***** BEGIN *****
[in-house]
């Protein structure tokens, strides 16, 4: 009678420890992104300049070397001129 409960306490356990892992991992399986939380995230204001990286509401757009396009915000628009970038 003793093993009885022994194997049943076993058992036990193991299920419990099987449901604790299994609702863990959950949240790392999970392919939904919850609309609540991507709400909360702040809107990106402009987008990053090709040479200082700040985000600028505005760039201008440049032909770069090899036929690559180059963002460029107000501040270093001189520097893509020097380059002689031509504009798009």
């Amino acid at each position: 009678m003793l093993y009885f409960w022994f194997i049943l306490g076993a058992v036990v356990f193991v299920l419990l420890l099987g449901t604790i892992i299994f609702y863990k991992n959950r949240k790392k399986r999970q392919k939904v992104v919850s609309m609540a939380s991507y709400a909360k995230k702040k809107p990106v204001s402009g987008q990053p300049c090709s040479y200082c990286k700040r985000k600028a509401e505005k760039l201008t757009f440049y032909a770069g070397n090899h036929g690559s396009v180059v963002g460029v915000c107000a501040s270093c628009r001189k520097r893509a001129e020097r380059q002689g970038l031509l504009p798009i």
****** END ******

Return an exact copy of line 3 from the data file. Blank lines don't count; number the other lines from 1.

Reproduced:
């Amino acid at each position: 009678m003793l093993y009885f409960w022994f194997i049943l306490g076993a058992v036990v356990f193991v299920l419990l420890l099987g449901t604790i892992i299994f609702y863990k991992n959950r949240k790392k399986r999970q392919k939904v992104v919850s609309m609540a939380s991507y709400a909360k995230k702040k809107p990106v204001s402009g987008q990053p300049c090709s040479y200082c990286k700040r985000k600028a509401e505005k760039l201008t757009f440049y032909a770069g070397n090899h036929g690559s396009v180059v963002g460029v915000c107000a501040s270093c628009r001189k520097r893509a001129e020097r380059q002689g970038l031509l504009p798009i």